Provide a Reason to Go with You "Your hair will look beautiful for your daughter's visit, after we wash and comb it".
    Address the resident in language (s)he understands and by the name or title preferred by the resident. "Let's get washed up before lunch, Mary Louise."
    Provide Information "I'm going to soap your face now. I'll go slowly and be very careful."
    Have One Person (Rather than Several) Approach the Resident It is less threatening, and the resident will feel less like a group is coming to force him to do something.
    If two caregivers are needed to bathe the resident, have the caregiver most familiar with the resident, talk to the resident and give directions during the bath. Do not carry on a conversation between caregivers during the bath, as this is confusing and distracting.
    Use past Memories to Convince or Reassure Resident To a resident who does not want to disrobe: "You have a beautiful green dress to wear to dinner, I see."
    Offer Rewards "After your bath, we'll ... (a favorite thing)".
    Give Positive Feedback for Cooperating "You're going to look so good for the party when we finish your bath. It sure goes faster when you help by raising your feet for me like that".
    Give the Resident a Choice "Would you like to wash your face, or shall I do it?" Give in more often, try to do it the resident's preferred way, if possible.
    Come Back Later When the Resident's Mood Is Better Talk to co-workers and find out under what circumstances the resident is usually more cooperative with bathing. Return at a time when the circumstances are most favorable.
    Use the Caregiver Who Is Most Likely to Be Successful Find out which caregiver is most trusted/successful in bathing. Put techniques found to be successful on the care plan. Have alternate caregiver help with bath to learn techniques and become familiar to resident.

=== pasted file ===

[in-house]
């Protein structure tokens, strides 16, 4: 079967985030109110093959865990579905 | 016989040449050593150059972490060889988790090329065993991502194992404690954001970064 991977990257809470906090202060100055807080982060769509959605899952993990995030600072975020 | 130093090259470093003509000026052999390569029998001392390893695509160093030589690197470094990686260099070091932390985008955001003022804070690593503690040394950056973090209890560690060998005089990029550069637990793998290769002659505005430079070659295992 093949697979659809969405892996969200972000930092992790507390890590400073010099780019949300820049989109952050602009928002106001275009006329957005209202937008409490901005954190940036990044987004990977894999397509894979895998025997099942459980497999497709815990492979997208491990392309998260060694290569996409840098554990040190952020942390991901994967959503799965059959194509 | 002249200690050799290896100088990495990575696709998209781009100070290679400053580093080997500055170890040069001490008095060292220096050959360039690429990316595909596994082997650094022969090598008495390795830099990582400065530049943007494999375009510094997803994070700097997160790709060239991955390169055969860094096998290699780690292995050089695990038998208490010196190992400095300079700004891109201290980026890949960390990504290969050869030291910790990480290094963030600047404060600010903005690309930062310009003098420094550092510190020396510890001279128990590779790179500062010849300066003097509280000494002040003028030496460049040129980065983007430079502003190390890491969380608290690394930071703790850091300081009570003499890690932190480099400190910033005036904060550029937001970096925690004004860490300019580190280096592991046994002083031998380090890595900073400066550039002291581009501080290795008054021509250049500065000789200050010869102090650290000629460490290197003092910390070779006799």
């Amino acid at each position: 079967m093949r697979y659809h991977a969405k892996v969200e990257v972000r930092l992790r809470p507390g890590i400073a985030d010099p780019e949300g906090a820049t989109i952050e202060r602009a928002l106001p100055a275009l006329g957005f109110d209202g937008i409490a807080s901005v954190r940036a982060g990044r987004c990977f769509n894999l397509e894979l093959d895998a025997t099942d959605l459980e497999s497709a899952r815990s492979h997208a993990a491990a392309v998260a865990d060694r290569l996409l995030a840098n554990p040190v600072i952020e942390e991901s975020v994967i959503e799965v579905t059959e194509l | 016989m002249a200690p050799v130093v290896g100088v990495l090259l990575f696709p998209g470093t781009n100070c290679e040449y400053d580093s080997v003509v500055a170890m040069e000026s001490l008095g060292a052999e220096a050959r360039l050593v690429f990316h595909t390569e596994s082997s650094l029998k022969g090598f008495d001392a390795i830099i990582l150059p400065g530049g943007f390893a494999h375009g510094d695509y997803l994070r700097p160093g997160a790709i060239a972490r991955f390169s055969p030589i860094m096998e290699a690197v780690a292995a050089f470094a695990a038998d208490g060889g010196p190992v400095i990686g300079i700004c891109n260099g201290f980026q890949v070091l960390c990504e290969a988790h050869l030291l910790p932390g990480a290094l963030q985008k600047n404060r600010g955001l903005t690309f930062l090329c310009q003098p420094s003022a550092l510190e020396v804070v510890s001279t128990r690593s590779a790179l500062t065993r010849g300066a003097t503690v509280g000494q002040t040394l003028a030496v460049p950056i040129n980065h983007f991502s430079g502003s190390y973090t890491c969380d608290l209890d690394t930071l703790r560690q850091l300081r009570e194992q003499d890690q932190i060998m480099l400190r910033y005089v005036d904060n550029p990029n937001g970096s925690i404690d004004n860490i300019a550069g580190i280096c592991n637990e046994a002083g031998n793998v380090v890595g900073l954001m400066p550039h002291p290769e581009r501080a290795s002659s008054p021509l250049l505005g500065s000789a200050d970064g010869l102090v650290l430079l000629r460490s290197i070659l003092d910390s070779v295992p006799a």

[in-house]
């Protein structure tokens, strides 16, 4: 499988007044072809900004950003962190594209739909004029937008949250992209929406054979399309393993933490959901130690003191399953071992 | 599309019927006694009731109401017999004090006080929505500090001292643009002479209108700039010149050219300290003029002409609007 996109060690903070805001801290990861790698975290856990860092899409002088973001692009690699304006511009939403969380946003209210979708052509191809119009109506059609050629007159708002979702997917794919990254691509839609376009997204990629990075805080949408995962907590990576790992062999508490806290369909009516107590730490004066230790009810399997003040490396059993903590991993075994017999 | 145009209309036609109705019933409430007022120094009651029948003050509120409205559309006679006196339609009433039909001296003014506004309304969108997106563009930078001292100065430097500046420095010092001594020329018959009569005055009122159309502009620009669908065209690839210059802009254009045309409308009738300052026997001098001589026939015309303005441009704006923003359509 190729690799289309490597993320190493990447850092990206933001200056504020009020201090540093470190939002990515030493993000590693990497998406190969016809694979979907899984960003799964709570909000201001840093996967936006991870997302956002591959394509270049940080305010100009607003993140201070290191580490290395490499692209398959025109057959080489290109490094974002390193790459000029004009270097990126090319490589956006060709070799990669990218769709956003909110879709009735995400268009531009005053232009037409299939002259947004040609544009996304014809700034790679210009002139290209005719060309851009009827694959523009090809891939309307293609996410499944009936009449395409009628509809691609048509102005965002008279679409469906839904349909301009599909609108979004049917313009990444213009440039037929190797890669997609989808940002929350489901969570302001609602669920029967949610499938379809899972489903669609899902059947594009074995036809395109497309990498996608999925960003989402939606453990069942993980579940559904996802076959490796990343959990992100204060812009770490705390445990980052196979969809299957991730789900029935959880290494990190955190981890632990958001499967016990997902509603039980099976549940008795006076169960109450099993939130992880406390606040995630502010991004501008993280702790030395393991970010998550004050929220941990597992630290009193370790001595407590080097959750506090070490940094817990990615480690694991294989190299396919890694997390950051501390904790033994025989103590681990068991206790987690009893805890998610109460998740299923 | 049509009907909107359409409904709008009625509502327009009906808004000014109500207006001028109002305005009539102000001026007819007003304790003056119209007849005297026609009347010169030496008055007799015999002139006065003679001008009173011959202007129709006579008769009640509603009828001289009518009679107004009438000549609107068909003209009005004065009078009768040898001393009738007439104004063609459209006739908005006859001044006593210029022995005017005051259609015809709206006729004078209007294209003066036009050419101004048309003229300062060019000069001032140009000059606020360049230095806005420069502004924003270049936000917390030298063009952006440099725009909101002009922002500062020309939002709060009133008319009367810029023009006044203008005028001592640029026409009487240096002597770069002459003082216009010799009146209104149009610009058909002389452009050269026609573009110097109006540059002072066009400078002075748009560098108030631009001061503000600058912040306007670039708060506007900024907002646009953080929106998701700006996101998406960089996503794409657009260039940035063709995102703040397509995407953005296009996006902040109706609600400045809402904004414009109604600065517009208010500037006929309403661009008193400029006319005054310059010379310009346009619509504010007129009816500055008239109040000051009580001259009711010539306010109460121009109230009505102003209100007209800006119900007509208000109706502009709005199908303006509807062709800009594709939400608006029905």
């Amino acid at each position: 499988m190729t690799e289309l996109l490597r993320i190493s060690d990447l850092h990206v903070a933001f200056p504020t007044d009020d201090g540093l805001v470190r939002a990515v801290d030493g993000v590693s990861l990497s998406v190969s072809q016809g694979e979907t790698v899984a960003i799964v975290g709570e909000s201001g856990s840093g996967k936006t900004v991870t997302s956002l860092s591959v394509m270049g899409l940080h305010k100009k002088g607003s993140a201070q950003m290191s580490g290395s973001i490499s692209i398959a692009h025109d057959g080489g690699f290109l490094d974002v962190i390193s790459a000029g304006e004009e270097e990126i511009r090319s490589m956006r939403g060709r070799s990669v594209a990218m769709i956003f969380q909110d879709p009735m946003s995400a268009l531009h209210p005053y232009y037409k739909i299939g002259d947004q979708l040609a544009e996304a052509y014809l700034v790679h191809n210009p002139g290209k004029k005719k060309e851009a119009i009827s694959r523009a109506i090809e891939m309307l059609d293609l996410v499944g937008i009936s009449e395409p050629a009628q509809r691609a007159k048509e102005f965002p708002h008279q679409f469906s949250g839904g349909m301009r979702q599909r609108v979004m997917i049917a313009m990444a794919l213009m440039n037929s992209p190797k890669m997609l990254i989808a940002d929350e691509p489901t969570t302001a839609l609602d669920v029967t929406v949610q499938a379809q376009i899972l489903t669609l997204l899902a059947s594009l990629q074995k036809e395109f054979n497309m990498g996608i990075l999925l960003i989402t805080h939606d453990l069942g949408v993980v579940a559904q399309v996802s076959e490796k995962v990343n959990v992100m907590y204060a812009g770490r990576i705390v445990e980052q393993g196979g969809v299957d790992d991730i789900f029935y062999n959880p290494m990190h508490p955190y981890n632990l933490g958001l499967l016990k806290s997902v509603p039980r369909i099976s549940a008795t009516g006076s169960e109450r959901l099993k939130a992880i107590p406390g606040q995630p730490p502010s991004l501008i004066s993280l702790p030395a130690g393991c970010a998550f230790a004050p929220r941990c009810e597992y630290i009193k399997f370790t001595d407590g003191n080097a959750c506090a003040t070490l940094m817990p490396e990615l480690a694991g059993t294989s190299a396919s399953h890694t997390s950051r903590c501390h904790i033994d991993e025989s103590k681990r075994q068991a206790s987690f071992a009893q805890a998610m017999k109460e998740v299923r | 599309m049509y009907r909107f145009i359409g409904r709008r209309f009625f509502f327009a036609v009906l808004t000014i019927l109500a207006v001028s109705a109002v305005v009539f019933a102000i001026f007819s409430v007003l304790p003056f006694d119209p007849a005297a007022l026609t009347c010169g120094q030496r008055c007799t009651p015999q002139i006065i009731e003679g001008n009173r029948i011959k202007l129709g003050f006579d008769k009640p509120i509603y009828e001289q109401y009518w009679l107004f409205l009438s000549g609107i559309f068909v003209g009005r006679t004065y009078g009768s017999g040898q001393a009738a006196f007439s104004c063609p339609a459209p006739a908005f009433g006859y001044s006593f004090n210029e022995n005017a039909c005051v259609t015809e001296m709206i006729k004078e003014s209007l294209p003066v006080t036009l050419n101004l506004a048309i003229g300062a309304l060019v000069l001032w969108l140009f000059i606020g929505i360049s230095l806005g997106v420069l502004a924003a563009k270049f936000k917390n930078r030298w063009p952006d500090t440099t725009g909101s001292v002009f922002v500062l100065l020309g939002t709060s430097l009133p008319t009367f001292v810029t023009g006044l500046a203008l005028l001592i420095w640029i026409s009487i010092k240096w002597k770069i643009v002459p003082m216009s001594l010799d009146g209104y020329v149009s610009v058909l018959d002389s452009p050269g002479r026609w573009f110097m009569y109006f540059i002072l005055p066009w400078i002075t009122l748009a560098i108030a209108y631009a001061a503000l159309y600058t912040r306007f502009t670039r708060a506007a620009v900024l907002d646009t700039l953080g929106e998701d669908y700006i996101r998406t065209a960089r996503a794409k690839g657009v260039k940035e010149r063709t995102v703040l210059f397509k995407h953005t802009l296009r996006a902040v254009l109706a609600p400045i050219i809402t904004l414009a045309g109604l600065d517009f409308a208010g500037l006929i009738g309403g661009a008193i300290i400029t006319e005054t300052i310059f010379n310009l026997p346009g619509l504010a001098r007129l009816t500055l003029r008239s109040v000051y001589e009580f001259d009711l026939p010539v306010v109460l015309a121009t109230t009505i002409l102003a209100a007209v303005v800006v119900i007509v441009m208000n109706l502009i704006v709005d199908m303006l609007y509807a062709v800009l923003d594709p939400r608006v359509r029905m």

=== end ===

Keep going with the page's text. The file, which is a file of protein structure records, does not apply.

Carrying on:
Use same-sex caregiver (in most cases), if possible
    Sometimes a family member may be most successful at bathing the resident or helping staff to bathe the resident
  5. A frightened resident who strikes out or screams in response to bathing requires soothing, not an angry reprimand or threats from the caregiver. The emphasis is on being gentle, not overpowering the resident.
  6. Staff has permission to decide to use a different bathing technique, to stop a bath in the middle, wash the resident standing up, or do whatever works with a particular resident. Staff is encouraged to use persuasion not coercion to preserve resident autonomy and to promote dignity.

Residents are not bathed over their objections unless a compelling health concern exists, and all other methods fail. In that case, one staff member supports the resident emotionally, by making close eye contact and talking soothingly (maybe while holding the resident's hands gently), while other staff members wash only what is absolutely necessary and provide safety measures to prevent potential injury.